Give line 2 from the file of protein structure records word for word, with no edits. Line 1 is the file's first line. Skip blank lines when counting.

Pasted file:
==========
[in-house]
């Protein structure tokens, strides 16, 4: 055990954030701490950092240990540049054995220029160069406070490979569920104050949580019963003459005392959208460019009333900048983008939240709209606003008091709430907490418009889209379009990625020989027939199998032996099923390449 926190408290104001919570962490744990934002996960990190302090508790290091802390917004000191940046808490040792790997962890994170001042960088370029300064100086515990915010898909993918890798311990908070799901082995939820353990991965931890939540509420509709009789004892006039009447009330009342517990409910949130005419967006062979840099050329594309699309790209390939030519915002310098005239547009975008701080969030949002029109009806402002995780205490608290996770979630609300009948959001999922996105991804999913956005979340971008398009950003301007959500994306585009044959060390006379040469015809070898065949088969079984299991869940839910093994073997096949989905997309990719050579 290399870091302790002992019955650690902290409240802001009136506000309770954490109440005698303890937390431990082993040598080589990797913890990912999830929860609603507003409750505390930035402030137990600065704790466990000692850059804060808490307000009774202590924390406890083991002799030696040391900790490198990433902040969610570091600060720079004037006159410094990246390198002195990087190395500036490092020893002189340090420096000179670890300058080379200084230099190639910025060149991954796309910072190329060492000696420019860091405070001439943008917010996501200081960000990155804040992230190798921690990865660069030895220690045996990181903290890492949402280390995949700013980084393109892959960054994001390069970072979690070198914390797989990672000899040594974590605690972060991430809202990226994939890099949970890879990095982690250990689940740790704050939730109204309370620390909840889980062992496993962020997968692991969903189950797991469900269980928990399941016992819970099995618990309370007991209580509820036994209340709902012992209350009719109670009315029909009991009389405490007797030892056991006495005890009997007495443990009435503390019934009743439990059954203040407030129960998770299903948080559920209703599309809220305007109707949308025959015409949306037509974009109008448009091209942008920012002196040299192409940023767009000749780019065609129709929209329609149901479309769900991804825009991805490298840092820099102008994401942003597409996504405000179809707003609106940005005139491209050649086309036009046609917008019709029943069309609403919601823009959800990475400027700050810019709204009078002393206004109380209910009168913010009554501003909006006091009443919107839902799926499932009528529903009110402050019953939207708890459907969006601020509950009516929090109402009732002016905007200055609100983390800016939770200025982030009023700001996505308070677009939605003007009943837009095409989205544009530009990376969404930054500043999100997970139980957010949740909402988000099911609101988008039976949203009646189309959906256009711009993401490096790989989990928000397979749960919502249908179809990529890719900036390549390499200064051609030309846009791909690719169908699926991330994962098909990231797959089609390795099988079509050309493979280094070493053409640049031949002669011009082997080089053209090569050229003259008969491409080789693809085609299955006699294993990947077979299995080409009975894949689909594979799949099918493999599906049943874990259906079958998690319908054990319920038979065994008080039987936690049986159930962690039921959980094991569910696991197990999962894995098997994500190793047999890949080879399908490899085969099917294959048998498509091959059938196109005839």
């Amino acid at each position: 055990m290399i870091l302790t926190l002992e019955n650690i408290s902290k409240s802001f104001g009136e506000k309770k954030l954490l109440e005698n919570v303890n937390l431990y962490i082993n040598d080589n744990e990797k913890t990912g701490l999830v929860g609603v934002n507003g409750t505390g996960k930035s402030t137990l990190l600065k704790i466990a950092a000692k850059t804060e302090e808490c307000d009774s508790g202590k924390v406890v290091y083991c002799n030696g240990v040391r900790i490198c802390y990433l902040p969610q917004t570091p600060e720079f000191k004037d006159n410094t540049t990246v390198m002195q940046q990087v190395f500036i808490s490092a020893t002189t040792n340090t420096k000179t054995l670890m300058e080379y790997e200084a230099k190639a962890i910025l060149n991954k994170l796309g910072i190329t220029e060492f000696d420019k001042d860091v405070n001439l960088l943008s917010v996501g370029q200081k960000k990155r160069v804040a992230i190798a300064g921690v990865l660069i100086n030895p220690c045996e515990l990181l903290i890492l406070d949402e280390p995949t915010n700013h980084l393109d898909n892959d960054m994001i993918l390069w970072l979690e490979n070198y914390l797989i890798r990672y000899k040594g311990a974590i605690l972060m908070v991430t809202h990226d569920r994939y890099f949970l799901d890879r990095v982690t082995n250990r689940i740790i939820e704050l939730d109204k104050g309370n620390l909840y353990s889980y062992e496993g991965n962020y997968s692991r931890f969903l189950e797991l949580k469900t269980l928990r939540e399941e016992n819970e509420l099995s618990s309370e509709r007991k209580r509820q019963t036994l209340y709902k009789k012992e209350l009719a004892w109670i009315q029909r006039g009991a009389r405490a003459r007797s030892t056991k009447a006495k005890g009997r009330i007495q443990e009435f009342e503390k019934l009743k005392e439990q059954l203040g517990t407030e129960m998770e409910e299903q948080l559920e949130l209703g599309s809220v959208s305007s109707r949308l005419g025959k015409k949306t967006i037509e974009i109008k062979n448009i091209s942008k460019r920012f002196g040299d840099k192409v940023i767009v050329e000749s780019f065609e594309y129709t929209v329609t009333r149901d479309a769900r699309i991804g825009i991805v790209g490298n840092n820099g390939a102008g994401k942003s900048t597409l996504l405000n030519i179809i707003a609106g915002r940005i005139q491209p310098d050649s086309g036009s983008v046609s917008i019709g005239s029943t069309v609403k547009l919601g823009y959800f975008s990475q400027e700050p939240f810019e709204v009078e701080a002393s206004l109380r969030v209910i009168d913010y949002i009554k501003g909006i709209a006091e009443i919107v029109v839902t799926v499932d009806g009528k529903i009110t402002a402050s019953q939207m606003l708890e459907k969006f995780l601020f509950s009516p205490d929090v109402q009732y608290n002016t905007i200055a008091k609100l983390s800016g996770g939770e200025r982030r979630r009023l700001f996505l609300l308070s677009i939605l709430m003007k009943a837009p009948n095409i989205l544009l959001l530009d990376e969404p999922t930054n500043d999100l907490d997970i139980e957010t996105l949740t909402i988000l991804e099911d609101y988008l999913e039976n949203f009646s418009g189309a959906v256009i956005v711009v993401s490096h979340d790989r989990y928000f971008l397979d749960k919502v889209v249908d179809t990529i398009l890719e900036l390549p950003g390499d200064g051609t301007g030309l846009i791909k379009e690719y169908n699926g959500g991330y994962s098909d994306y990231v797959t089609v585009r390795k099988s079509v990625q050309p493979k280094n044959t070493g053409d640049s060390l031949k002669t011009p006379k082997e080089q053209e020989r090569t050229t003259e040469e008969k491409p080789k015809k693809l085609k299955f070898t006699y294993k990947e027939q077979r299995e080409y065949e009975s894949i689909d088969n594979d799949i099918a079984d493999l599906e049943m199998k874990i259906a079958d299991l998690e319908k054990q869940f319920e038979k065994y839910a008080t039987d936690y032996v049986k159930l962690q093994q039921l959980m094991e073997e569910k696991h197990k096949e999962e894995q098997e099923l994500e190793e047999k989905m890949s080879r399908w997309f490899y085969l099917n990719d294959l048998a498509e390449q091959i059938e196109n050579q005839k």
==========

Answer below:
């Protein structure tokens, strides 16, 4: 055990954030701490950092240990540049054995220029160069406070490979569920104050949580019963003459005392959208460019009333900048983008939240709209606003008091709430907490418009889209379009990625020989027939199998032996099923390449 926190408290104001919570962490744990934002996960990190302090508790290091802390917004000191940046808490040792790997962890994170001042960088370029300064100086515990915010898909993918890798311990908070799901082995939820353990991965931890939540509420509709009789004892006039009447009330009342517990409910949130005419967006062979840099050329594309699309790209390939030519915002310098005239547009975008701080969030949002029109009806402002995780205490608290996770979630609300009948959001999922996105991804999913956005979340971008398009950003301007959500994306585009044959060390006379040469015809070898065949088969079984299991869940839910093994073997096949989905997309990719050579 290399870091302790002992019955650690902290409240802001009136506000309770954490109440005698303890937390431990082993040598080589990797913890990912999830929860609603507003409750505390930035402030137990600065704790466990000692850059804060808490307000009774202590924390406890083991002799030696040391900790490198990433902040969610570091600060720079004037006159410094990246390198002195990087190395500036490092020893002189340090420096000179670890300058080379200084230099190639910025060149991954796309910072190329060492000696420019860091405070001439943008917010996501200081960000990155804040992230190798921690990865660069030895220690045996990181903290890492949402280390995949700013980084393109892959960054994001390069970072979690070198914390797989990672000899040594974590605690972060991430809202990226994939890099949970890879990095982690250990689940740790704050939730109204309370620390909840889980062992496993962020997968692991969903189950797991469900269980928990399941016992819970099995618990309370007991209580509820036994209340709902012992209350009719109670009315029909009991009389405490007797030892056991006495005890009997007495443990009435503390019934009743439990059954203040407030129960998770299903948080559920209703599309809220305007109707949308025959015409949306037509974009109008448009091209942008920012002196040299192409940023767009000749780019065609129709929209329609149901479309769900991804825009991805490298840092820099102008994401942003597409996504405000179809707003609106940005005139491209050649086309036009046609917008019709029943069309609403919601823009959800990475400027700050810019709204009078002393206004109380209910009168913010009554501003909006006091009443919107839902799926499932009528529903009110402050019953939207708890459907969006601020509950009516929090109402009732002016905007200055609100983390800016939770200025982030009023700001996505308070677009939605003007009943837009095409989205544009530009990376969404930054500043999100997970139980957010949740909402988000099911609101988008039976949203009646189309959906256009711009993401490096790989989990928000397979749960919502249908179809990529890719900036390549390499200064051609030309846009791909690719169908699926991330994962098909990231797959089609390795099988079509050309493979280094070493053409640049031949002669011009082997080089053209090569050229003259008969491409080789693809085609299955006699294993990947077979299995080409009975894949689909594979799949099918493999599906049943874990259906079958998690319908054990319920038979065994008080039987936690049986159930962690039921959980094991569910696991197990999962894995098997994500190793047999890949080879399908490899085969099917294959048998498509091959059938196109005839």